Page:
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In response to my item yesterday about the need for Republicans to do a better job articulating their case on national security, Mieke Eoyang of the Democratic think tank Third Way tweeted back: “First Republicans need to decide where they fall on the interventionist/isolationist spectrum. And you’re far from consensus.” On a superficial level she appears to be right; but I actually think she is more wrong than right.

Yes, there are some Republican isolationists, such as Senator Rand Paul, but they are a tiny minority within the party. The mainstream of the GOP is defined, as it has been for most of the postwar era, by a commitment to a strong defense and an active American role in the world. That involves, but is not limited to, a robust use of American military power. Even the most realpolitik president since Nixon–that would be George H.W. Bush–undertook interventions in Panama, Kuwait, and Somalia, the latter primarily out of humanitarian motives. This Reaganesque foreign policy–which might also be called Rooseveltian, after both Theodore and Franklin–puts American ideals front and center in our foreign policy-making even if we must sometimes compromise those ideals in practice. Again, the elder Bush is a good example; remember the way he rallied the nation, in a positively Wilsonian fashion, to stop Saddam Hussein by citing the need to create a New World Order.

Mitt Romney presented himself as being squarely in the middle of this foreign policy tradition with his commitment to maintain our current level of defense spending, to stop Iran, get more actively involved in helping rebels in Syria, get tougher on Russia and China, and to defend Israel–the latter a particular bugbear of isolationists and realpolitikers. Few of his primary challengers, save the marginalized Ron Paul, disagreed; if anything, Rick Santorum and other candidates had an even more expansive foreign policy vision. Those among the early frontrunners for the 2016 nomination who have spoken out on foreign policy–in particular Marco Rubio and Paul Ryan–fall squarely into the same tradition.

There is certainly room for disagreement in the Republican party about particular policies or interventions; even those who have the same philosophical grounding will disagree about how to implement it in on occasion. (One recalls that Charles Krauthammer was against intervention in Bosnia in the 1990s–an intervention that other “neocons” strongly supported.) But the same is true in the Democratic Party, which is split between those who wanted to intervene in Libya (and now Syria) and those who didn’t. Overall, however, the conservative international foreign policy championed most successfully by Ronald Reagan remains alive, well, and dominant within the GOP.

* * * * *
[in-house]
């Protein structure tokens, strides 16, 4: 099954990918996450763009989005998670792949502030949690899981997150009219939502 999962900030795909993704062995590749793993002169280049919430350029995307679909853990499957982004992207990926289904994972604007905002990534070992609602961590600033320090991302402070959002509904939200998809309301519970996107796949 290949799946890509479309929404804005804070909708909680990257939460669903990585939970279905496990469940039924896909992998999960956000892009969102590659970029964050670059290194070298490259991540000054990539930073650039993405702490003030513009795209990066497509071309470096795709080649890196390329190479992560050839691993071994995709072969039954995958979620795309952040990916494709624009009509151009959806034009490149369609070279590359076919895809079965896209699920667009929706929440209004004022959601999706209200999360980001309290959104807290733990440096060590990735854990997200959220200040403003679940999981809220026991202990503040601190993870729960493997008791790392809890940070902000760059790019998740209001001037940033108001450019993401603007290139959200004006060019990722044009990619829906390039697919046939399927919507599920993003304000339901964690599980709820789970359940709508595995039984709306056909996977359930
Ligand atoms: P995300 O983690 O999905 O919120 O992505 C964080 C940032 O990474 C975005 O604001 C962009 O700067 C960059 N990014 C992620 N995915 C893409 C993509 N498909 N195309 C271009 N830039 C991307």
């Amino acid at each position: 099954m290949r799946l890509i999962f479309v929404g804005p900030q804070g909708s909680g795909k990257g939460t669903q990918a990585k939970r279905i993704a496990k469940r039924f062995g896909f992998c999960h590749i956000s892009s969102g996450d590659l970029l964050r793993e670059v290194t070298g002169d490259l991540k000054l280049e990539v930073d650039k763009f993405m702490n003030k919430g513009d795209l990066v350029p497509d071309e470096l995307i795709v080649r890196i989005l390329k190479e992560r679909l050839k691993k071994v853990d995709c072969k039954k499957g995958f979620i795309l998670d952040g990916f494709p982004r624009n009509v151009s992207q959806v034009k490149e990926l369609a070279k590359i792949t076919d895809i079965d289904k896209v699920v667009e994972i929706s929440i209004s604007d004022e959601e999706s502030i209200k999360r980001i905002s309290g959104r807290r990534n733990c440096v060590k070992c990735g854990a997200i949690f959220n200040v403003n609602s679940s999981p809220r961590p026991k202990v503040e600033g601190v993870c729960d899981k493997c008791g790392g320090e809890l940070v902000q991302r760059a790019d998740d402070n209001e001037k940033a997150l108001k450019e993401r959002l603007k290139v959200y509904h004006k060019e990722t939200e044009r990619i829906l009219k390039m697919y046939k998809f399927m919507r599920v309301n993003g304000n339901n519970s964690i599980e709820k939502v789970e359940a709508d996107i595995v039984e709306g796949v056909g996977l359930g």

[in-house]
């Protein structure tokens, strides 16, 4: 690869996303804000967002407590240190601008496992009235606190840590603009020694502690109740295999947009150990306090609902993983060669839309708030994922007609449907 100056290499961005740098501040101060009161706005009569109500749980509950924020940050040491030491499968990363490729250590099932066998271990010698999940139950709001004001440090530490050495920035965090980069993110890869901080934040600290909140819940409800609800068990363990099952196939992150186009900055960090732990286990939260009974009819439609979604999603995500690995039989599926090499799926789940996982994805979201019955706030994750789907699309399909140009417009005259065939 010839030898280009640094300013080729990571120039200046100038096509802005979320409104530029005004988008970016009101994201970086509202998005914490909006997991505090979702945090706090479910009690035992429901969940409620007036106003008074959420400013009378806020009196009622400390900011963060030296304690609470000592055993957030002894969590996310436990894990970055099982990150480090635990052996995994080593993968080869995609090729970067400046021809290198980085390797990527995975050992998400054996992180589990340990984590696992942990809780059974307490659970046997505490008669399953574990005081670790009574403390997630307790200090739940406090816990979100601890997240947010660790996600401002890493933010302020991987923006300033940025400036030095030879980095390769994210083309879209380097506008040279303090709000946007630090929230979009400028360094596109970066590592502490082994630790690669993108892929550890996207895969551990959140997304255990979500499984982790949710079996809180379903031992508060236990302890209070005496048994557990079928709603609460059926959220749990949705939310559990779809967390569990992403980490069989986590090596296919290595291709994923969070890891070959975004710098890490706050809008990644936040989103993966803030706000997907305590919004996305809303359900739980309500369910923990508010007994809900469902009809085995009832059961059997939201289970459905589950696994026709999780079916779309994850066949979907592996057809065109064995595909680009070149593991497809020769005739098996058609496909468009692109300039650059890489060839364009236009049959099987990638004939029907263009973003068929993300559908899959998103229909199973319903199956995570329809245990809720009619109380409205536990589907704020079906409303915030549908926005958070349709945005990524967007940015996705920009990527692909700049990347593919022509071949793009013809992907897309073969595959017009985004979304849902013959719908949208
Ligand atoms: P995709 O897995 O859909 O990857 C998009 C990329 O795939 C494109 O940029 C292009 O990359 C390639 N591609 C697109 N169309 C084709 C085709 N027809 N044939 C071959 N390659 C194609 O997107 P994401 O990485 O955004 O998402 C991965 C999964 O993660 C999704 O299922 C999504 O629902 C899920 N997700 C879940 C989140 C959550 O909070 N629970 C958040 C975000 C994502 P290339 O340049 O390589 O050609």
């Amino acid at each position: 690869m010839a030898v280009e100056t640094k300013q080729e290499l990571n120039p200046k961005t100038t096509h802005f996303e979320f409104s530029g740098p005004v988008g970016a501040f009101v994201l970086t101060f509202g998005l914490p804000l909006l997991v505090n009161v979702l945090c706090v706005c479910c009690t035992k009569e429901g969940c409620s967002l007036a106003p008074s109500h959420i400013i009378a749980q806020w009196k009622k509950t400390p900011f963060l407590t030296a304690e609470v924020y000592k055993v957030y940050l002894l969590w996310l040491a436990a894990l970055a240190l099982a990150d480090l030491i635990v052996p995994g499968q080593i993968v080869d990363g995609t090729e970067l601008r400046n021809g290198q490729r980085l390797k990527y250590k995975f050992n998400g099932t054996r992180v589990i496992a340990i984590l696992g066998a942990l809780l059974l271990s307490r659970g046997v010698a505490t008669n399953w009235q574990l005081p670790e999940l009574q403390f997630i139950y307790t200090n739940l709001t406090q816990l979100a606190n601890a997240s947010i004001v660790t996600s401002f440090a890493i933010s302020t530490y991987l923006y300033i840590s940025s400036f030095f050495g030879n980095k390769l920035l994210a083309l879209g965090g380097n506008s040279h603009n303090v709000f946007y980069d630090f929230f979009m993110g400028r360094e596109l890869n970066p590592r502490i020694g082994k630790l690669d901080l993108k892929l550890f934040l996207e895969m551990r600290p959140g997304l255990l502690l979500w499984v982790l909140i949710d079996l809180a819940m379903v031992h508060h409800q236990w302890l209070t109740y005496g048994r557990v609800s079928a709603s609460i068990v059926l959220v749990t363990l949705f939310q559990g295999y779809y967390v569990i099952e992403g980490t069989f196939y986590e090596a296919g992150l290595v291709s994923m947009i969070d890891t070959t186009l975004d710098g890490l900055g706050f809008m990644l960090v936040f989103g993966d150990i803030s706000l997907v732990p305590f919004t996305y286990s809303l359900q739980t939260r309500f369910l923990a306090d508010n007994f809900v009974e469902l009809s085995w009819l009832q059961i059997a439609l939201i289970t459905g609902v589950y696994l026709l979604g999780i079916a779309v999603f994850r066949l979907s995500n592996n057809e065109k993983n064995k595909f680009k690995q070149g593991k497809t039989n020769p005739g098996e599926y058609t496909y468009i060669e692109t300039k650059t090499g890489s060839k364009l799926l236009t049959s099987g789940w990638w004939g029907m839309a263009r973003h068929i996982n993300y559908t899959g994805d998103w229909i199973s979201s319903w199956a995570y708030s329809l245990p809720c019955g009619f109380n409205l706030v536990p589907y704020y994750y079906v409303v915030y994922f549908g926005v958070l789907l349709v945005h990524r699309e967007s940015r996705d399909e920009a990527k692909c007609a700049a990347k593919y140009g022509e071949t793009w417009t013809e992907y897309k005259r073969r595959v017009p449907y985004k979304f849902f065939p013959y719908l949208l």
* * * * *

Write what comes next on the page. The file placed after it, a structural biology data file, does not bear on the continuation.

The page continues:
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The George W. Bush Alibi Doesn’t Cut It

The 43rd president is the man who didn’t come to dinner at the 2012 Republican National Convention. Other than a brief video tribute of President George W. Bush with his father President George H.W. Bush, the immediate past Republican president has been conspicuous not only by his absence from the convention but by the way he is never mentioned. There are good reasons for this. When Bush 43 left office he was deeply unpopular due to the Iraq war and the legacy of Hurricane Katrina. Tea partiers and conservatives also rightly deprecate his profligate spending.

But for all of his faults, George W. Bush doesn’t deserve the egregious abuse to which he has been subjected. And his brother Jeb went off script tonight at the convention to speak bluntly about the way his brother has been treated not only by the public but also by his successor. In paying tribute to his family Bush said, “I love my brother. He is a man of integrity, courage and honor and during incredibly challenging times, he kept us safe.” Then he spoke directly to the president and said, “Mr. President it is time to stop blaming your predecessor for your failed economic policies. You were dealt a tough hand but your policies have not worked.”

He’s right and though George W. Bush is the last person on earth that most Republicans want to talk about this week or during the campaign this fall, they should be taking direct aim at the idea that he can serve as an all-purpose alibi for every failure of the current administration. It’s been almost four years since Barack Obama was sworn into office and he still refuses to take responsibility for the state of the country. The weakness and cowardice of this stand is appalling. Jeb Bush was right to call him out on this. So should the rest of an ungrateful party that doesn’t appear to remember the job W did on 9/11 and its aftermath.

The 43rd president is the man who didn’t come to dinner at the 2012 Republican National Convention. Other than a brief video tribute of President George W. Bush with his father President George H.W. Bush, the immediate past Republican president has been conspicuous not only by his absence from the convention but by the way he is never mentioned. There are good reasons for this. When Bush 43 left office he was deeply unpopular due to the Iraq war and the legacy of Hurricane Katrina. Tea partiers and conservatives also rightly deprecate his profligate spending.

But for all of his faults, George W. Bush doesn’t deserve the egregious abuse to which he has been subjected. And his brother Jeb went off script tonight at the convention to speak bluntly about the way his brother has been treated not only by the public but also by his successor. In paying tribute to his family Bush said, “I love my brother. He is a man of integrity, courage and honor and during incredibly challenging times, he kept us safe.” Then he spoke directly to the president and said, “Mr. President it is time to stop blaming your predecessor for your failed economic policies. You were dealt a tough hand but your policies have not worked.”